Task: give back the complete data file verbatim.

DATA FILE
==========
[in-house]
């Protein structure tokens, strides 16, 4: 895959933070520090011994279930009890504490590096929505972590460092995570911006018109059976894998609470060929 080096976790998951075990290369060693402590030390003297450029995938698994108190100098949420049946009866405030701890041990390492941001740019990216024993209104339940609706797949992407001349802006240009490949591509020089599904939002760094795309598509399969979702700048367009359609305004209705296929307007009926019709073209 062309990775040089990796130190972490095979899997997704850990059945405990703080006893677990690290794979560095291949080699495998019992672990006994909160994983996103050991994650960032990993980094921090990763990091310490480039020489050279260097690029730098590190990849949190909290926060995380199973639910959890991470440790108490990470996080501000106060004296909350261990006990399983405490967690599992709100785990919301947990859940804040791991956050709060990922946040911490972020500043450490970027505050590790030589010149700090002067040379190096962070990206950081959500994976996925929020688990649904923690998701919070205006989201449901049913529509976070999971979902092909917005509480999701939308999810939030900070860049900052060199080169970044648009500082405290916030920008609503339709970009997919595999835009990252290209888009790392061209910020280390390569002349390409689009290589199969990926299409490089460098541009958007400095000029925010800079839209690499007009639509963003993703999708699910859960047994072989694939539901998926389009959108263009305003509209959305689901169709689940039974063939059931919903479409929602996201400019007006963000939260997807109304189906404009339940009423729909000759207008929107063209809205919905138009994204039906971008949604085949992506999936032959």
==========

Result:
[in-house]
């Protein structure tokens, strides 16, 4: 895959933070520090011994279930009890504490590096929505972590460092995570911006018109059976894998609470060929 080096976790998951075990290369060693402590030390003297450029995938698994108190100098949420049946009866405030701890041990390492941001740019990216024993209104339940609706797949992407001349802006240009490949591509020089599904939002760094795309598509399969979702700048367009359609305004209705296929307007009926019709073209 062309990775040089990796130190972490095979899997997704850990059945405990703080006893677990690290794979560095291949080699495998019992672990006994909160994983996103050991994650960032990993980094921090990763990091310490480039020489050279260097690029730098590190990849949190909290926060995380199973639910959890991470440790108490990470996080501000106060004296909350261990006990399983405490967690599992709100785990919301947990859940804040791991956050709060990922946040911490972020500043450490970027505050590790030589010149700090002067040379190096962070990206950081959500994976996925929020688990649904923690998701919070205006989201449901049913529509976070999971979902092909917005509480999701939308999810939030900070860049900052060199080169970044648009500082405290916030920008609503339709970009997919595999835009990252290209888009790392061209910020280390390569002349390409689009290589199969990926299409490089460098541009958007400095000029925010800079839209690499007009639509963003993703999708699910859960047994072989694939539901998926389009959108263009305003509209959305689901169709689940039974063939059931919903479409929602996201400019007006963000939260997807109304189906404009339940009423729909000759207008929107063209809205919905138009994204039906971008949604085949992506999936032959």